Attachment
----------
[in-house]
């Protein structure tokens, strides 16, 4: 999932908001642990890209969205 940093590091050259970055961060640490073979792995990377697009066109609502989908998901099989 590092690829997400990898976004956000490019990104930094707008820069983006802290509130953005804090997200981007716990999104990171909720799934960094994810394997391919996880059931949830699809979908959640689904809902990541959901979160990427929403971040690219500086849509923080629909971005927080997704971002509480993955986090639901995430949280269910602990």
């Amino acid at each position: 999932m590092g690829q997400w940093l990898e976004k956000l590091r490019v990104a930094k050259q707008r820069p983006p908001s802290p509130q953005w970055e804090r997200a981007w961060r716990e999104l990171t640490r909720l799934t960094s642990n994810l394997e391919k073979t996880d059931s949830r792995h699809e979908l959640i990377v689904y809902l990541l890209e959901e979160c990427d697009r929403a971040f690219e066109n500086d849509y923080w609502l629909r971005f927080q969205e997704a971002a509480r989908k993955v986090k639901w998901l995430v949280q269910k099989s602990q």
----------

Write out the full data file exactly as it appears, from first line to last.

[in-house]
């Protein structure tokens, strides 16, 4: 999932908001642990890209969205 940093590091050259970055961060640490073979792995990377697009066109609502989908998901099989 590092690829997400990898976004956000490019990104930094707008820069983006802290509130953005804090997200981007716990999104990171909720799934960094994810394997391919996880059931949830699809979908959640689904809902990541959901979160990427929403971040690219500086849509923080629909971005927080997704971002509480993955986090639901995430949280269910602990």
């Amino acid at each position: 999932m590092g690829q997400w940093l990898e976004k956000l590091r490019v990104a930094k050259q707008r820069p983006p908001s802290p509130q953005w970055e804090r997200a981007w961060r716990e999104l990171t640490r909720l799934t960094s642990n994810l394997e391919k073979t996880d059931s949830r792995h699809e979908l959640i990377v689904y809902l990541l890209e959901e979160c990427d697009r929403a971040f690219e066109n500086d849509y923080w609502l629909r971005f927080q969205e997704a971002a509480r989908k993955v986090k639901w998901l995430v949280q269910k099989s602990q």